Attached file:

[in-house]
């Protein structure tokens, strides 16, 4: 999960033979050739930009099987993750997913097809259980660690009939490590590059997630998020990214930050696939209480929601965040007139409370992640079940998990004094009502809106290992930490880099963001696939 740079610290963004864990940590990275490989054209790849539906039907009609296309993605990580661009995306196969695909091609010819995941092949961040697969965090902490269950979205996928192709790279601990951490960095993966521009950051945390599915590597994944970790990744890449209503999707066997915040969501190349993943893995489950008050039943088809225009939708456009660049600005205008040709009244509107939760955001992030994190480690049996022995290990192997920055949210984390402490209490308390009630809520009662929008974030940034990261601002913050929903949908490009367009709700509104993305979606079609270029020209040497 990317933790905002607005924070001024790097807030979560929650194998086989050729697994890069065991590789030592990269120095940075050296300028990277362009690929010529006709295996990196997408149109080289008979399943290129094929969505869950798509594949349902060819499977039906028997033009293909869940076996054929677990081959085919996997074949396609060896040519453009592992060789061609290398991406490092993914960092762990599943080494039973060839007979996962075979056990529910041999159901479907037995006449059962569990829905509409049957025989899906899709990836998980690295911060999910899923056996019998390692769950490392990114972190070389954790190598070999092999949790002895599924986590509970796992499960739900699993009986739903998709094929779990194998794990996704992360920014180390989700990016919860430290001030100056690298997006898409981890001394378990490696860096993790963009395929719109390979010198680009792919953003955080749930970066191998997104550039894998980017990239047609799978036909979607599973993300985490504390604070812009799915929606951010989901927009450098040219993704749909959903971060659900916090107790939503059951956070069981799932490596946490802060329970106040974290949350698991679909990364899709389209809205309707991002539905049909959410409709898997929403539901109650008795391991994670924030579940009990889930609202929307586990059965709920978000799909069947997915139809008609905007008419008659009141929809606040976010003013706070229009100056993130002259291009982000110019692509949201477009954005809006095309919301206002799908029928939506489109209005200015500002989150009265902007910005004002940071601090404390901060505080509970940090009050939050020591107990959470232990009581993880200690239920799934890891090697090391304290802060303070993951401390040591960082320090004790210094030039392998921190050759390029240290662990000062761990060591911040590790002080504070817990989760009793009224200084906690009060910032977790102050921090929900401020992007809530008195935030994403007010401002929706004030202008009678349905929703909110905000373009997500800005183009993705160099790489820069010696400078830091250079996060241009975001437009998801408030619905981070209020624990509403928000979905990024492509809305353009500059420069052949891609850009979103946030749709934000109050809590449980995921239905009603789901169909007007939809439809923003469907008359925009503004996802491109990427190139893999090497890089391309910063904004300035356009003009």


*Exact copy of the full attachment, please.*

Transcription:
[in-house]
């Protein structure tokens, strides 16, 4: 999960033979050739930009099987993750997913097809259980660690009939490590590059997630998020990214930050696939209480929601965040007139409370992640079940998990004094009502809106290992930490880099963001696939 740079610290963004864990940590990275490989054209790849539906039907009609296309993605990580661009995306196969695909091609010819995941092949961040697969965090902490269950979205996928192709790279601990951490960095993966521009950051945390599915590597994944970790990744890449209503999707066997915040969501190349993943893995489950008050039943088809225009939708456009660049600005205008040709009244509107939760955001992030994190480690049996022995290990192997920055949210984390402490209490308390009630809520009662929008974030940034990261601002913050929903949908490009367009709700509104993305979606079609270029020209040497 990317933790905002607005924070001024790097807030979560929650194998086989050729697994890069065991590789030592990269120095940075050296300028990277362009690929010529006709295996990196997408149109080289008979399943290129094929969505869950798509594949349902060819499977039906028997033009293909869940076996054929677990081959085919996997074949396609060896040519453009592992060789061609290398991406490092993914960092762990599943080494039973060839007979996962075979056990529910041999159901479907037995006449059962569990829905509409049957025989899906899709990836998980690295911060999910899923056996019998390692769950490392990114972190070389954790190598070999092999949790002895599924986590509970796992499960739900699993009986739903998709094929779990194998794990996704992360920014180390989700990016919860430290001030100056690298997006898409981890001394378990490696860096993790963009395929719109390979010198680009792919953003955080749930970066191998997104550039894998980017990239047609799978036909979607599973993300985490504390604070812009799915929606951010989901927009450098040219993704749909959903971060659900916090107790939503059951956070069981799932490596946490802060329970106040974290949350698991679909990364899709389209809205309707991002539905049909959410409709898997929403539901109650008795391991994670924030579940009990889930609202929307586990059965709920978000799909069947997915139809008609905007008419008659009141929809606040976010003013706070229009100056993130002259291009982000110019692509949201477009954005809006095309919301206002799908029928939506489109209005200015500002989150009265902007910005004002940071601090404390901060505080509970940090009050939050020591107990959470232990009581993880200690239920799934890891090697090391304290802060303070993951401390040591960082320090004790210094030039392998921190050759390029240290662990000062761990060591911040590790002080504070817990989760009793009224200084906690009060910032977790102050921090929900401020992007809530008195935030994403007010401002929706004030202008009678349905929703909110905000373009997500800005183009993705160099790489820069010696400078830091250079996060241009975001437009998801408030619905981070209020624990509403928000979905990024492509809305353009500059420069052949891609850009979103946030749709934000109050809590449980995921239905009603789901169909007007939809439809923003469907008359925009503004996802491109990427190139893999090497890089391309910063904004300035356009003009």